Bishop Galante, coadjutor bishop of Dallas and chairman of the U.S. bishops' Committee on Communications, made the announcement at the bishops' spring meeting in Atlanta during a 30-minute discussion by the bishops on the role and mission of CNS.

Auxiliary Bishop Thomas J. Curry of Los Angeles is current chairman of the CNS subcommittee.

The role of ombudsman "is an accepted one in journalistic practice," Bishop Galante said, adding that giving bishops a chance to raise their concerns at any time - instead of only before the subcommittee's annual meeting in March - will provide quicker responses to questions raised.

The Bishop said CNS has operated with "editorial freedom" and as "a genuine news service" since its founding in 1919. He told the bishops that CNS' primary service is to "our newspapers," with 156 out of 169 diocesan newspapers subscribing.

"Given the reliance of so many Catholic media organizations on CNS, any change in its mission and function" could also affect the bishops' own newspapers, Bishop Galante said.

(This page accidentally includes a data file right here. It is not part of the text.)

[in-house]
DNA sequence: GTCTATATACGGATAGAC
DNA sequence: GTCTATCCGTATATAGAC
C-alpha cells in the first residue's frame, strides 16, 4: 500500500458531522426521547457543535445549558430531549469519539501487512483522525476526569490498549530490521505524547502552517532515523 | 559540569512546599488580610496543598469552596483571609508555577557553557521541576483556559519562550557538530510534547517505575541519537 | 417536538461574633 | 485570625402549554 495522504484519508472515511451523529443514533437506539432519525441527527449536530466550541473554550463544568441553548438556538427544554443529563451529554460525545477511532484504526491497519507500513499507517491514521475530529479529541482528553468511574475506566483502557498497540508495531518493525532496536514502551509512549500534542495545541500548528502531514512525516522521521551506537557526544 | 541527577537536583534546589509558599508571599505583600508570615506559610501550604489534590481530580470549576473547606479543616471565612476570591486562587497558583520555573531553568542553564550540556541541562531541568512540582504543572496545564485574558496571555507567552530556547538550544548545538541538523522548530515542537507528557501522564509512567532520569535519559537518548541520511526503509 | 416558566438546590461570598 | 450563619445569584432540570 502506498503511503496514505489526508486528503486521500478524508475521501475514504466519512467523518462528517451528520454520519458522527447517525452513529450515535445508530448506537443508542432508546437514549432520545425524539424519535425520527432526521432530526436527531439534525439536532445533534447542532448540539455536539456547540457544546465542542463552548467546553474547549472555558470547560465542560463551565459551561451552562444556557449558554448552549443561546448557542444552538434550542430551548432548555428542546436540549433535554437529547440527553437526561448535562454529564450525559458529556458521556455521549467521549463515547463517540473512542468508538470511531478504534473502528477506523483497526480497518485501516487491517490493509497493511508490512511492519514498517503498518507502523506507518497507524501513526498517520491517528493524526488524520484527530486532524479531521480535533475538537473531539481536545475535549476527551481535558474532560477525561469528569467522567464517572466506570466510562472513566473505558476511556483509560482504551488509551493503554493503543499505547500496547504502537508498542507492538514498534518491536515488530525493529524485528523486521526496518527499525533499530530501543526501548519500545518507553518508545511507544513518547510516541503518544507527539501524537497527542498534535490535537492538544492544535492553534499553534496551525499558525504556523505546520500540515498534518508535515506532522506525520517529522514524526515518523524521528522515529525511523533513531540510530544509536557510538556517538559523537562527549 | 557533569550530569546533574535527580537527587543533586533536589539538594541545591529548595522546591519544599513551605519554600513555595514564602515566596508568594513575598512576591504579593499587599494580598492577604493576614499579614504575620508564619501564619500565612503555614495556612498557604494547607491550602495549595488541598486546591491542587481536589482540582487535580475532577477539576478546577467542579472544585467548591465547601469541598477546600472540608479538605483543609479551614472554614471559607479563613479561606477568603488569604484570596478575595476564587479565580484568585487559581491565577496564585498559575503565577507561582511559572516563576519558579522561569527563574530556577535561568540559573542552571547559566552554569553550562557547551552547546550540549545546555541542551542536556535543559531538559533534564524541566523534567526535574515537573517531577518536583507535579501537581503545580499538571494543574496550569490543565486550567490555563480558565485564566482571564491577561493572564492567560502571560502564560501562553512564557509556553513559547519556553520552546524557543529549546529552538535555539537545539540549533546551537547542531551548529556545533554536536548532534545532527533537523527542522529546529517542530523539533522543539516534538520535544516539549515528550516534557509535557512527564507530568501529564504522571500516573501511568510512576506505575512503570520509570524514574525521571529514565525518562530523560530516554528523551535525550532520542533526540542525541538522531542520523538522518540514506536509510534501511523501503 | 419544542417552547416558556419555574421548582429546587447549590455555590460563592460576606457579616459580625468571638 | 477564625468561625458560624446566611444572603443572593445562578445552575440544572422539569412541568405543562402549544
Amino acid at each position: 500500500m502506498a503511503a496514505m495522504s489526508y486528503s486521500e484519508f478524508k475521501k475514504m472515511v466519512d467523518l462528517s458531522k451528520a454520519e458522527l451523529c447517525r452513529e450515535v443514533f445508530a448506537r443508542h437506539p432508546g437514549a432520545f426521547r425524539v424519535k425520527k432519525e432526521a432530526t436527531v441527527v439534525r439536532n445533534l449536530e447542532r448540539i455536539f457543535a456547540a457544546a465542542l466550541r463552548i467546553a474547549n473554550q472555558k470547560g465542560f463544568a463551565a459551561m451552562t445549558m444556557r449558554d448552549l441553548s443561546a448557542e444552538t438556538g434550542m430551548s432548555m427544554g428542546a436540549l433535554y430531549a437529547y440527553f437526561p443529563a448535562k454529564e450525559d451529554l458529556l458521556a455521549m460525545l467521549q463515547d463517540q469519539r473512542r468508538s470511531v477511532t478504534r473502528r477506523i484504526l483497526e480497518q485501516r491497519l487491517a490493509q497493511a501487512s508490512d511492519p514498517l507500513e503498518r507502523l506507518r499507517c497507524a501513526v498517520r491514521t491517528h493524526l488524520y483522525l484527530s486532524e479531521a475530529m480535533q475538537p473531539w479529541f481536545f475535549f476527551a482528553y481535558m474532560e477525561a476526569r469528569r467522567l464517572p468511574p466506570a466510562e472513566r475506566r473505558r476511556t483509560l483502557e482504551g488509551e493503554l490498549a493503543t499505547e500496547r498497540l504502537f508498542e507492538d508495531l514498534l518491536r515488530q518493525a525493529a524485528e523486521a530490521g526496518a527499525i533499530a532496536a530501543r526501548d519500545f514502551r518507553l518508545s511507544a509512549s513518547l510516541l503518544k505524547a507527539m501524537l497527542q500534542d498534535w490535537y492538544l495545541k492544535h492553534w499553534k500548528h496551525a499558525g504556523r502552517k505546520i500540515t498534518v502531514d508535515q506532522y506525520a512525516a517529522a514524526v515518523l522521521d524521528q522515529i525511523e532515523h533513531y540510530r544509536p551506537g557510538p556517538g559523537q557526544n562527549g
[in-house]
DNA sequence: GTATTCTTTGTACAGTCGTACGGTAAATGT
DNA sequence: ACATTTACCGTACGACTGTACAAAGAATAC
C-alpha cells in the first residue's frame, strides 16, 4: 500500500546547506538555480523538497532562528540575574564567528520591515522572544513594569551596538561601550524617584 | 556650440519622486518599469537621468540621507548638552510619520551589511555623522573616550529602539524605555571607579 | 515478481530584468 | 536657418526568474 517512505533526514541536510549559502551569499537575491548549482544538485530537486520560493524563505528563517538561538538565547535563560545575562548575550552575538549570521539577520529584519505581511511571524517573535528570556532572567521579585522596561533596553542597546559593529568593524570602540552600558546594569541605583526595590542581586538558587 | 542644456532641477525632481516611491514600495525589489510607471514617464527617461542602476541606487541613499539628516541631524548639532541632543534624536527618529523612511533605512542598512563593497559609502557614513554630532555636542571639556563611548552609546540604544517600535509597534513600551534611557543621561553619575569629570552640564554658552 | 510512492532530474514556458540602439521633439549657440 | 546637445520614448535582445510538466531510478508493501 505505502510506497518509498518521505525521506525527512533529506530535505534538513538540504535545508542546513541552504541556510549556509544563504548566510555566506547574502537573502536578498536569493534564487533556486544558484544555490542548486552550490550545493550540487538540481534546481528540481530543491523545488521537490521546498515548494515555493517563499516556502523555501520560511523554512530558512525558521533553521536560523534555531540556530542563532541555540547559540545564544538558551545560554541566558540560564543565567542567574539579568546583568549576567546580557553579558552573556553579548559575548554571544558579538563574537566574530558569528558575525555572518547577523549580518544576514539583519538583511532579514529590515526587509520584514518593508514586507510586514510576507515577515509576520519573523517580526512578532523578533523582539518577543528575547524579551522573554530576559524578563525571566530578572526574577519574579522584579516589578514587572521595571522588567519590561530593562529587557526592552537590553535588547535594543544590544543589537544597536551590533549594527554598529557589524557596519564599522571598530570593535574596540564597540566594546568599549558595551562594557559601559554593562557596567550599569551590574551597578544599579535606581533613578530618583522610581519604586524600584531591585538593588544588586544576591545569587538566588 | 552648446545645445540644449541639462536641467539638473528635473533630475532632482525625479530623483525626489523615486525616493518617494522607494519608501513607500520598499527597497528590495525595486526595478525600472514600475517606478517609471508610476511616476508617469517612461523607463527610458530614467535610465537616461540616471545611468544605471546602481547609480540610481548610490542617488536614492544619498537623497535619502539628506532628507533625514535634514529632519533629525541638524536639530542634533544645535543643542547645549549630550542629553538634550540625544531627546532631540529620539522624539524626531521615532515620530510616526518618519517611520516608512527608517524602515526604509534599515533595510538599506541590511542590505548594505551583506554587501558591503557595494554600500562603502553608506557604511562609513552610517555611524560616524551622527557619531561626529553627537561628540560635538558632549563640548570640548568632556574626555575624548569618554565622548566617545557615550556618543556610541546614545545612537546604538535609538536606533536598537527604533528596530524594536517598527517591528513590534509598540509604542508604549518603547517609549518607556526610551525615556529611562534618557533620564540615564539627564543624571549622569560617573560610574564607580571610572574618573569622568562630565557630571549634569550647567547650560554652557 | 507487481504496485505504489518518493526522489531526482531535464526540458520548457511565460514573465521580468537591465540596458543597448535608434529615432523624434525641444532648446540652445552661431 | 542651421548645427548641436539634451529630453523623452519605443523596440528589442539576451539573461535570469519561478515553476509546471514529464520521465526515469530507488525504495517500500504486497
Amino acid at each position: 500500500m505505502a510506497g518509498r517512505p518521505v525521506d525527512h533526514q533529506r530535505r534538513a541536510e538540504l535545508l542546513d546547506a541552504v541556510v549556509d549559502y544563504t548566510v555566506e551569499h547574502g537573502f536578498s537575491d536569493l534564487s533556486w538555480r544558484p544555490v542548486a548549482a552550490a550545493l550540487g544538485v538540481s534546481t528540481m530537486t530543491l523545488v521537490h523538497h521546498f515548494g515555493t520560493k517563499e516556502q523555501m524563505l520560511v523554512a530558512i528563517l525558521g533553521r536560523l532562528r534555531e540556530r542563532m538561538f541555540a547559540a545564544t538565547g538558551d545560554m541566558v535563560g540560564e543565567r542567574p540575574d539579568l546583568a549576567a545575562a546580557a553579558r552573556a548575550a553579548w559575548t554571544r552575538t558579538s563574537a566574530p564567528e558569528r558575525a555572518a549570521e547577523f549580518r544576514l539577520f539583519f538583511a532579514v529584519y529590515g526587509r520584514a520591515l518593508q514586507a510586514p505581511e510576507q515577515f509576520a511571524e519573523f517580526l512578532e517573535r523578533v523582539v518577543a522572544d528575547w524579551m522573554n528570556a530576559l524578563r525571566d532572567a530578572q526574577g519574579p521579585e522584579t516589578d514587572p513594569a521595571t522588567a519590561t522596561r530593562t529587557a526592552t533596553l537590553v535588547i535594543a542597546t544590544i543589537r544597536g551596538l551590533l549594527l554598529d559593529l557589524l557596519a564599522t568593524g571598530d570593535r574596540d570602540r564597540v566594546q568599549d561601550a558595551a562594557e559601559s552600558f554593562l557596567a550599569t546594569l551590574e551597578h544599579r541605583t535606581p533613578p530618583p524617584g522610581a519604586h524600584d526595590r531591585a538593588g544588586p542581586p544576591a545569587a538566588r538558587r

Each bishop at the meeting also received a packet of materials about CNS, including a report from the subcommittee's most recent meeting, a historical overview of the news service, statistics about the stories it uses, and a talk by and letter from Archbishop John P. Foley, president of the Pontifical Council for Social Communications, praising CNS' role in the U.S. Catholic press.

At its June 7 meeting, the subcommittee expressed "unanimous support for the current mission of CNS," Bishop Galante said.

After his presentation, some bishops expressed concerns about the news service while others took the occasion to praise its unique role.

Bishop John J. Myers of Peoria, Ill., said CNS editors "have a great deal of control" in the selection and editing of stories.

But Bishop Galante responded that "the biggest control comes from your own diocesan newspapers" whose editors decide whether to use or reject a particular story. "It remains for the (diocesan) editors to decide," he said.